4. Dodger Stadium, Los Angeles -- Summarized above. The one thing I'll add is that the food is awful, especially compared to the other two NL parks in California. It's baffling that a park in such a trendy city could have such boring concession options. 

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3. Wrigley Field, Chicago -- It's a time portal as much as it is a ballpark, although the Cubs have put millions into the facility in recent years to modernize it. That's appreciated, especially when it comes to the crowded concourses and bathrooms. Wrigley still has all its charm, though, from the footprint in the middle of a neighborhood to the bleachers and home runs that land in an adjacent street. They're playing more night games these days, but this remains the best place to be on a summer afternoon. 

2. Petco Park, San Diego -- If they had found a way to build this exact ballpark near the water, it might be the best ballpark or stadium in America, but it's hard to argue with placing it in the Gaslamp. If you ever get here, or get here again, take a lap around the entire ballpark. It's just beautifully set up, with plants growing up walls and floating walkways and long escalators. The Western Metal Supply Co. building in left is one of the coolest ballpark features around.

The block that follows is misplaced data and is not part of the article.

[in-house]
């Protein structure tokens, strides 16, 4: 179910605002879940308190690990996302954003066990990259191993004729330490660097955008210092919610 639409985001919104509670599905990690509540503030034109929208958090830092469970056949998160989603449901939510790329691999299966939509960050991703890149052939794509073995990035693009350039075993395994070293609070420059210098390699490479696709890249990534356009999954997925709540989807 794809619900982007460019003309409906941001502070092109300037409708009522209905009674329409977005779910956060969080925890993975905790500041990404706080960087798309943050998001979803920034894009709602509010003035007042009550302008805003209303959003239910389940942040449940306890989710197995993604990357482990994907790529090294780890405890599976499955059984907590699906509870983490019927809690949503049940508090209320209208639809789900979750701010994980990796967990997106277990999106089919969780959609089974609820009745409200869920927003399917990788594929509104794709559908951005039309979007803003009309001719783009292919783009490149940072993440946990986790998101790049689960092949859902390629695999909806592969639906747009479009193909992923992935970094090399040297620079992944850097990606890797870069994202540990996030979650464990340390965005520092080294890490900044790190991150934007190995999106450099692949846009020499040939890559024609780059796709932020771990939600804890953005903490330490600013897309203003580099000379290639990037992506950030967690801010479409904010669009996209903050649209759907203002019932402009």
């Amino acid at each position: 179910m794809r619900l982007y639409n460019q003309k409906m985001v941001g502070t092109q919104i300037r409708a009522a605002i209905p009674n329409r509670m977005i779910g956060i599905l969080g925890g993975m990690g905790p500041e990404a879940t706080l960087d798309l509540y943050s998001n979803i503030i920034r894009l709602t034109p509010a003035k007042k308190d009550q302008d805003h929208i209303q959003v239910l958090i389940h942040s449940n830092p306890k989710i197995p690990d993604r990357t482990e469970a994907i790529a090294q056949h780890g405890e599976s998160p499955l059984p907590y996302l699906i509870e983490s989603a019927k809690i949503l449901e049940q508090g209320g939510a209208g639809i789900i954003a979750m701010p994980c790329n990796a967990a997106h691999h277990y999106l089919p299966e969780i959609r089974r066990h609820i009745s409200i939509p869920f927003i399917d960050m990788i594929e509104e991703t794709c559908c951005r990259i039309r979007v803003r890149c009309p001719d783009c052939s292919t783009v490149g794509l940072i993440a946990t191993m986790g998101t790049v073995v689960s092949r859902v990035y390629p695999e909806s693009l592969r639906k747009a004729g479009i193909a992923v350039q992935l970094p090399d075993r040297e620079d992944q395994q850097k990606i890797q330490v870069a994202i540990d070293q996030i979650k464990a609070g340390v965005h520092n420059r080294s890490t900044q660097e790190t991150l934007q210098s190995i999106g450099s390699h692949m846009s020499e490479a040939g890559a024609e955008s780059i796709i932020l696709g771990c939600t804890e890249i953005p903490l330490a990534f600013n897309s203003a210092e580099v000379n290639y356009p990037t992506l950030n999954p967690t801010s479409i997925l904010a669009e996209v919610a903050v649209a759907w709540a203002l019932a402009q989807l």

The view in center has gotten better over the years as construction has been finished, and the Padres are finally starting to fill this place up as they've put together an intriguing team. This is an unbeatable place to spend a Friday night.  

1. PNC Park, Pittsburgh -- There isn't a cooler way to get to a ballpark than walking across Roberto Clemente Bridge, the ballpark opening up to you as you get closer and closer. Then you get inside, turn to the field, and find that the opposite view is even more spectacular. The ballpark was built to give a perfect view of downtown, the river and the bridge:

The actual ballpark has everything you would want, too. Wide concourses, decks that overlook the water, interesting food, plenty of cool places -- including the water -- for a ball to land. This is easily my favorite one to visit. If you're checking ballparks off your list, this needs to be at the top.